gentle sleep, and without dreams." Here not only do the words coincide
in a peculiar way, but the idea in the two phrases is the same; the
theme of sleep and dreams being further common to the two writings.
Beyond these, I have not noted any correspondences of phrase so precise
as to prove reminiscence beyond possibility of dispute; but it is not
difficult to trace striking correspondences which, though falling short
of explicit reproduction, inevitably suggest a relation; and these it
now behoves us to consider. The remarkable thing is, as regards HAMLET,
that they almost all occur in passages not present in the First Quarto.
V. When we compare part of the speech of Rosencrantz on sedition 23
with a passage in Montaigne's essay, OF CUSTOM, 24 we find a somewhat
close coincidence. In the play Rosencrantz says:
"The cease of Majesty,
Dies not alone; but like a gulf doth draw
What's near with it: it is a massy wheel
Fix'd on the summit of the highest mount,
To whose huge spokes ten thousand lesser things
Are mortised and adjoined; which, when it falls,
Each small annexment, petty consequence,
Attends the boisterous ruin."
"Those who attempt to shake an Estate are commonly the first
overthrown by the fall of it.... The contexture and
combining of this monarchy and great building having been
dismissed and dissolved by it, namely, in her old years,
giveth as much overture and entrance as a man will to like
injuries. Royal majesty doth more hardly fall from the top
to the middle, than it tumbleth down from the middle to the
The verbal correspondence here is only less decisive -- as regards the use
of the word "majesty" -- than in the passages collated by Mr. Morley;
while the thought corresponds as closely.
VI. The speech of Hamlet, 25 "There is nothing either good or bad but
thinking makes it so"; and Iago's "'tis in ourselves that we are thus or
thus," 26 are expressions of a favourite thesis of Montaigne's, to
which he devotes an entire essay. 27 The Shakespearean phrases echo
closely such sentences as:--
"If that which we call evil and torment be neither torment
nor evil, but that our fancy only gives it that quality, it
is in us to change it.... That which we term evil is not so
of itself." ... "Every man is either well or ill according as
he finds himself."
And in the essay 28 OF DEMOCRITUS AND HERACLITUS there is another close
"Therefore let us take no more excuses from external
qualities of things. To us it belongeth to give ourselves
account of it. Our good and our evil hath no dependency but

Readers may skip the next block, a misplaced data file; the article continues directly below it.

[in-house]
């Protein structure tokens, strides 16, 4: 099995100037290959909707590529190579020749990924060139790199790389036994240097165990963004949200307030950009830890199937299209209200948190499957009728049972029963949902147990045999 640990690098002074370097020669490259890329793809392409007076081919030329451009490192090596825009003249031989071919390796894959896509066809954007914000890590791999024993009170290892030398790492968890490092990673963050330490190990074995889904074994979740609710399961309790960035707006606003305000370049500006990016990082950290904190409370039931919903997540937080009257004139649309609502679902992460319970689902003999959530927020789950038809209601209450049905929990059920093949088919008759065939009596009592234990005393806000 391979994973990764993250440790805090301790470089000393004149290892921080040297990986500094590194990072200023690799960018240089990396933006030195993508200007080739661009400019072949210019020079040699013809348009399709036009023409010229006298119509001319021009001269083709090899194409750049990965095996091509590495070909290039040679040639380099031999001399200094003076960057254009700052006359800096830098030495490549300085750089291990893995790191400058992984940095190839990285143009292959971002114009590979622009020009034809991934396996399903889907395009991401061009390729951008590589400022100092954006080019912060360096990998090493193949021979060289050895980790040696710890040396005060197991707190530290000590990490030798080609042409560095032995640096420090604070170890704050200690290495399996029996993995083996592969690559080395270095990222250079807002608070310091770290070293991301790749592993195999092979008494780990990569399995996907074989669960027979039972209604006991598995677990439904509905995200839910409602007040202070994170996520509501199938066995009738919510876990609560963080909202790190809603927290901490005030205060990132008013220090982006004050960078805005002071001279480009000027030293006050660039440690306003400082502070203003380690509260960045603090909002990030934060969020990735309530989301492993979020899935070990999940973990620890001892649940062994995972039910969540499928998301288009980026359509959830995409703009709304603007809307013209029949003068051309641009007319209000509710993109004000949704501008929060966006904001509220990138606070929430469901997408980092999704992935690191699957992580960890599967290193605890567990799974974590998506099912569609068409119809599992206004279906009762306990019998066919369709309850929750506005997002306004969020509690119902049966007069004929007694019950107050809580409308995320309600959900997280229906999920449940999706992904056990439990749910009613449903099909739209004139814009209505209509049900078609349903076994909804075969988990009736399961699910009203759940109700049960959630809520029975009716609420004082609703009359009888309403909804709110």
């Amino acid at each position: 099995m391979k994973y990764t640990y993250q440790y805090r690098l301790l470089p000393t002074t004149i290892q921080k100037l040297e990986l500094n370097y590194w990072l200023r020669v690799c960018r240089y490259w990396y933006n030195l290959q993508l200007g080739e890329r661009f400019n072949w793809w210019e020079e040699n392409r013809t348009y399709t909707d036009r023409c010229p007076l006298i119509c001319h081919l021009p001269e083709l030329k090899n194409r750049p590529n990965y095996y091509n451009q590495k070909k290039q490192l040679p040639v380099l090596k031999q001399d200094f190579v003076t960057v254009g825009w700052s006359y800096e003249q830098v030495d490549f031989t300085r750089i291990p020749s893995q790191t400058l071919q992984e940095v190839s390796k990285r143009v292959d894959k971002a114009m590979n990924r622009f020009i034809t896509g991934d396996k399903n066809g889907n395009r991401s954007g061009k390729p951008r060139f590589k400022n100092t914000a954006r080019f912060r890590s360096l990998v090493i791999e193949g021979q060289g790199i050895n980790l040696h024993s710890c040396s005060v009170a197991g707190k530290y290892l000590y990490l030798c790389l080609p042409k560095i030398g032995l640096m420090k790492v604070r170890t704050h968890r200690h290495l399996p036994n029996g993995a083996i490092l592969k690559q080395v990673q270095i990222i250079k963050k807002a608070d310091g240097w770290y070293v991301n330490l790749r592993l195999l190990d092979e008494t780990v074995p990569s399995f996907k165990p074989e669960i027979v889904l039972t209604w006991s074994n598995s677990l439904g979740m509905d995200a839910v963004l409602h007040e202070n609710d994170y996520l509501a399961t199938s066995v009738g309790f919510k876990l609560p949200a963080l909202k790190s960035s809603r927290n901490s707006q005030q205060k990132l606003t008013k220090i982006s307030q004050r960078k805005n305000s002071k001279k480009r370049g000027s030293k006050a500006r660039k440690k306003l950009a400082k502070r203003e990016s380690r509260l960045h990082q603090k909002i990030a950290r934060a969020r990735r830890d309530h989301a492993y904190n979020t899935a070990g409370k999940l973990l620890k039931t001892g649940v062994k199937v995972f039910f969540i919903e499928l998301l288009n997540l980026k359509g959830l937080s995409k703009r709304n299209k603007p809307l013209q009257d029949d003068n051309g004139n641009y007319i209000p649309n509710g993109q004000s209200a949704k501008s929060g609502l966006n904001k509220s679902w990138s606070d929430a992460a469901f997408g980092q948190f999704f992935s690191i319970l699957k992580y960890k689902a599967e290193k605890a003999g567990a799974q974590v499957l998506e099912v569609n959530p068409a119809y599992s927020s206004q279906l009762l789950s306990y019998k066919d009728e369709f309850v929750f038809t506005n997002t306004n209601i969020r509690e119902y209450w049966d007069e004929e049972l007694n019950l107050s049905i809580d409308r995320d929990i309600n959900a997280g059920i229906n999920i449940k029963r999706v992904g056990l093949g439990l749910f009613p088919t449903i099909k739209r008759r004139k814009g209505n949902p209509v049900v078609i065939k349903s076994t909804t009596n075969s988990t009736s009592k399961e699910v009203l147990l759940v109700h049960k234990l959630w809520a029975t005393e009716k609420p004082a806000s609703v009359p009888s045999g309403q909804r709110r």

VII. Hamlet's apostrophe to his mother on
the power of custom -- a passage which, like the
others above cited, first appears in the Second
Quarto -- is similarly an echo of a favourite
proposition of Montaigne, who devotes to it the
essay 29 OF CUSTOM, AND NOT TO CHANGE READILY A
RECEIVED LAW. In that there occur the typical
"Custom doth so blear us that we cannot distinguish the
usage of things.... Certes, chastity is an excellent virtue,
the commodity whereof is very well known; but to use it, and
according to nature to prevail with it, is as hard as it is
easy to endear it and to prevail with it according to
custom, to laws and precepts." "The laws of conscience,
which we say are born of nature, are born of custom."
Again, in the essay OF CONTROLLING ONE'S WILL 30 we have: "Custom is a
second nature, and not less potent."
Hamlet's words are:--
"That monster, custom, who all sense doth eat
Of habits devil, is angel yet in this
That to the use of actions fair and good
He likewise gives a frock or livery
That aptly is put on....
For use can almost change the stamp of nature."
No doubt the idea is a classic commonplace; and in the early TWO
GENTLEMEN OF VERONA 31 we actually have the line, "How use doth breed a
habit in a man;" but here again there seems reason to regard Montaigne
as having suggested Shakespeare's vivid and many-coloured wording of the
idea in the tragedy. Indeed, even the line cited from the early comedy
may have been one of the poet's many later additions to his text.
VIII. A less close but still a noteworthy resemblance is that between
the passage in which Hamlet expresses to Rosencrantz and Guildenstern
the veering of his mood from joy in things to disgust with them, and the
paragraph in the APOLOGY OF RAYMOND SEBONDE in which Montaigne sets
against each other the splendour of the universe and the littleness of
man. Here the thought diverges, Shakespeare making it his own as he always
does, and altering its aim; but the language is curiously similar.
"It goes so heavily with my disposition that this goodly
frame, the earth, seems to me a sterile promontory: this
most excellent canopy, the air, look you, this brave
o'erhanging firmament, this majestical roof, fretted with
golden fire, why it appears no other thing to me than a foul
and pestilent congregation of vapours. What a piece of work
is man! How noble in reason! how infinite in faculties! in
form and moving, how express and admirable! in action, how
like an angel! in apprehension, how like a God! the beauty
of the world! the paragon of animals! And yet to me what is
this quintessence of dust? Man delights not me."
Montaigne, as translated by Florio, has:
"Let us see what hold-fast or free-hold he (man) hath in
this gorgeous and goodly equipage.... Who hath persuaded
him, that this admirable moving of heaven's vaults, that the
eternal light of these lamps so fiercely rolling over his
head ... were established ... for his commodity and service?
Is it possible to imagine anything so ridiculous as this
miserable and wretched creature, which is not so much as